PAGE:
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Laker 14 Tunnel Boat Plans
Page Thirteen

A word about motor height.

On a typical fishing boat, the motor's cavitation plate is about even with the bottom of the boat, or up to an inch below the bottom.

Motors on racing boats are mounted much higher.

On a tunnelboat you can generally jack your motor up as high as performance dictates, to the point where the entire "bullet" is actually above the deepest part of the boat. There will still be plenty of spray coming through the tunnel to feed the cooling water intake, and you will have reduced engine drag to the barest minimum.

In order to take full advantage of this sort of engine setup on your tunnelboat, you will surely need hydraulic trim. Without the ability to trim your engine down, pushing your prop deeper into the water, and directing thrust downward somewhat, you may have a very difficult time getting your boat on plane.

Furthermore, I would go so far as to say that trim on a boat of this type and size is pretty much a requirement -- not only to get the most out of the boat, but also FOR YOUR OWN SAFETY. In a tunnelboat that approaches or exceeds 60 mph, blowover is a real possibility. An engine trim angle that works well going downwind may be downright dangerous going upwind. Or, a trim angle that's best for upwind, will likely be disappointing (though not dangerous) when you head back downwind.

Buy a motor with trim, or rig a "homebuilt" system: see HERE for some ideas.

Trim switches are mounted on the wheel, readily accessable to the driver's thumb.

Also in the picture, the emergency kill-switch mounted on the dashboard. These are required for racing, and a good idea for the non-racer as well.

I feel the only real option for a tunnel boat is a foot-operated throttle. With your engine jacked really high , your prop is half out of water and will want to "paddle-wheel" or "walk" to starboard, thus pulling your motor into a right turn. You will want two hands on the wheel to resist this torque -- and to keep a thumb on the trim switches, and just to control your boat generally.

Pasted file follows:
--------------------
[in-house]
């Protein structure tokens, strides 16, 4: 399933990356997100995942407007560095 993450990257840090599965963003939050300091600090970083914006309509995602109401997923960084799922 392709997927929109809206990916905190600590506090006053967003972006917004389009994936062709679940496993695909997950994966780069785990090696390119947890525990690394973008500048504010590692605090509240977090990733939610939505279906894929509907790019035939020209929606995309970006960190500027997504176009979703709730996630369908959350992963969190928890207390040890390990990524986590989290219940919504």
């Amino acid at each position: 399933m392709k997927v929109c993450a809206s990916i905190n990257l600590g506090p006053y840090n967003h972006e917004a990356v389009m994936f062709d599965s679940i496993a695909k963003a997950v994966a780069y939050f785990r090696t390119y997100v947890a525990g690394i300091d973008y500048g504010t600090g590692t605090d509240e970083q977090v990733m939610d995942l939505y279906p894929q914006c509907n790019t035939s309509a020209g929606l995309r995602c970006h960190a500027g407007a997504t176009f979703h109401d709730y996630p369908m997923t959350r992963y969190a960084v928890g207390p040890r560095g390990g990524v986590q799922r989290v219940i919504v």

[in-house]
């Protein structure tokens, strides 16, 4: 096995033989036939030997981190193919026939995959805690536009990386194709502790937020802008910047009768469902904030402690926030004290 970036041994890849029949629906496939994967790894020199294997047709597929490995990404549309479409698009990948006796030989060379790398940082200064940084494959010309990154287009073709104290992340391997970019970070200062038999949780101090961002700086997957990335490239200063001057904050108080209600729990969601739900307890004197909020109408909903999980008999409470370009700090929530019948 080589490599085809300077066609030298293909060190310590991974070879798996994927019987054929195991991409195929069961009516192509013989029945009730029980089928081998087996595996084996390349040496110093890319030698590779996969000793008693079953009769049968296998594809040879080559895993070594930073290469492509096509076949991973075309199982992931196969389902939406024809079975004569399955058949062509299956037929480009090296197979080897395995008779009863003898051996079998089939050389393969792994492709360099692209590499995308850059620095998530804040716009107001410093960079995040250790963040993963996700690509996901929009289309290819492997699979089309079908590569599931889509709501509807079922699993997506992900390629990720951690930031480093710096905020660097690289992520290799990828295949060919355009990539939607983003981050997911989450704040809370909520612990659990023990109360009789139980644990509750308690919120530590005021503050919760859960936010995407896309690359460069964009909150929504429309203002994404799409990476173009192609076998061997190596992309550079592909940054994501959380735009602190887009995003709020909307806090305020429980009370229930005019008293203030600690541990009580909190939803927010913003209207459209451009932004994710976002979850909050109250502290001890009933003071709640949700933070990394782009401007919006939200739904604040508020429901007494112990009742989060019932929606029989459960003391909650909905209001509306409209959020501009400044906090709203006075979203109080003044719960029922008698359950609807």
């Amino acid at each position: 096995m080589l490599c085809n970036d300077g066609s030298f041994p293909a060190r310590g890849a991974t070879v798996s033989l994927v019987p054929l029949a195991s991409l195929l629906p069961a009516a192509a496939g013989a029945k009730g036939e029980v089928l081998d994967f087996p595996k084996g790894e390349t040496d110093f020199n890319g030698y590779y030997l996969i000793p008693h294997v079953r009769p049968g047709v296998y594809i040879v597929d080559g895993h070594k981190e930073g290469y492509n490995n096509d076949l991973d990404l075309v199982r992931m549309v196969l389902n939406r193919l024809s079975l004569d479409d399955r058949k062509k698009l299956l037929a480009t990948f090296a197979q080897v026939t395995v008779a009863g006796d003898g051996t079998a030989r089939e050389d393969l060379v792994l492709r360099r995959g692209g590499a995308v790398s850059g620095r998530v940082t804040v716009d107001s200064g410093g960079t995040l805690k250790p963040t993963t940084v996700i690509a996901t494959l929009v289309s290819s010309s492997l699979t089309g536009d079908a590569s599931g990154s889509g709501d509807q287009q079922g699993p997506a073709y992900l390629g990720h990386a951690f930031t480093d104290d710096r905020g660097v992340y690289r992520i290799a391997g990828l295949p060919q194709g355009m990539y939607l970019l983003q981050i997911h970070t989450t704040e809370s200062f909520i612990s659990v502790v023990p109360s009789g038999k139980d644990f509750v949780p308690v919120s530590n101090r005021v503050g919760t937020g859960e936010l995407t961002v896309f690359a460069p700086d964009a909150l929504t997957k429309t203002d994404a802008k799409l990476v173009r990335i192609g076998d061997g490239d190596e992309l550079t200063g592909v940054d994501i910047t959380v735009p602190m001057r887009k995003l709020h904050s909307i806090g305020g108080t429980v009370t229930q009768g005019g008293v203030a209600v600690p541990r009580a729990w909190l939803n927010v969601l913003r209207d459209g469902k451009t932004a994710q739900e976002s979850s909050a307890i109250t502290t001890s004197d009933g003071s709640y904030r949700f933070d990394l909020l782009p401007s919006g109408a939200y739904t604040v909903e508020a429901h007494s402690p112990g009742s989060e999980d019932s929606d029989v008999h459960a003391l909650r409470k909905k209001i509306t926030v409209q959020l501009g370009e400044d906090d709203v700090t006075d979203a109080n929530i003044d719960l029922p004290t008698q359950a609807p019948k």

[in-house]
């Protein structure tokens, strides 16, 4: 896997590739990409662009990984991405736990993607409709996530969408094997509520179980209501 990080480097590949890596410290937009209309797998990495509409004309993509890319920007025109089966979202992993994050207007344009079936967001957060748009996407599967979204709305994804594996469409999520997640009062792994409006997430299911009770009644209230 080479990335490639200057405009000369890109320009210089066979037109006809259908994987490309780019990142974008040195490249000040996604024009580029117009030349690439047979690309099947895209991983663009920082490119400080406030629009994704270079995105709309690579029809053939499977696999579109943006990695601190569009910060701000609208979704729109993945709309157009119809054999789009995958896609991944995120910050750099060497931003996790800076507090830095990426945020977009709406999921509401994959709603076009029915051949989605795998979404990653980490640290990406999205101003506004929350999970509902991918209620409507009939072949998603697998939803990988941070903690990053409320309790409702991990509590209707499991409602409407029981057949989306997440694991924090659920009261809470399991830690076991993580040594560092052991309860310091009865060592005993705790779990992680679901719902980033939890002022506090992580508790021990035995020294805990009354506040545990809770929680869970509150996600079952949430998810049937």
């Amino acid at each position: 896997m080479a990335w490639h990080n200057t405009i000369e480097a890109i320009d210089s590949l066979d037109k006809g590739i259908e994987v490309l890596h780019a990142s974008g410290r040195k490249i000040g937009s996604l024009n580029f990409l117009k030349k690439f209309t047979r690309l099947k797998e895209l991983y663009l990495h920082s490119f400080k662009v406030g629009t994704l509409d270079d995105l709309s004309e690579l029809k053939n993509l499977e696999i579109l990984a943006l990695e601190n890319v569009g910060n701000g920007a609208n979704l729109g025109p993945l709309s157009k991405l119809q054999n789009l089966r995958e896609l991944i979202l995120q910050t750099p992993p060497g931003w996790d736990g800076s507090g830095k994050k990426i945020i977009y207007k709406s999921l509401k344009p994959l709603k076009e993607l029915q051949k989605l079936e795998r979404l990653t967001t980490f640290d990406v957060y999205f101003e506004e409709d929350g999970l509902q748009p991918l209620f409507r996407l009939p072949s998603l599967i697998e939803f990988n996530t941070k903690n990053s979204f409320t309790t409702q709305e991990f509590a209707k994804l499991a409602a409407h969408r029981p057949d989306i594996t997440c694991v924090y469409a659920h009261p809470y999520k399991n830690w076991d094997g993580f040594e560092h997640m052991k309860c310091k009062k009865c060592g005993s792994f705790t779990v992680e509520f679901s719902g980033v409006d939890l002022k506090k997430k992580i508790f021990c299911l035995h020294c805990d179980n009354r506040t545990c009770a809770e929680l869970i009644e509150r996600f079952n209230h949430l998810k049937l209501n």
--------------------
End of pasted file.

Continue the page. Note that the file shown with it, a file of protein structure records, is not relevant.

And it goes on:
The "Hot Foot" from T-H Marine is the standard item, but there are other brands, like the "Hot Shot" from Bob's Machine Shop. I once had one called "Lead Foot." These units use the standard throttle cables recommended for your engine.

Bolt the throttle through the tunnel battens and floor, or glue a lumber or plywood base to the battens and attach the throttle to that. The throttle shown is mounted on an optional slide plate which gives it a few inches of fore-and-aft adjustment.

A jackplate is a handy device for dialing in that perfect engine height. One can be purchased, or you can build a simple one yourself.

Please consider my Jackplate Plans.

You can use the shifter manufactured for your motor, or simply make one.

Racers: Rules for pure stock classes state that the driver must be able to shift the motor while sitting in the seat and with one hand on the steering wheel.

You will need a seat for your boat.

Here's one you can build in an afternoon, probably with plywood leftover from your boatbuilding project.

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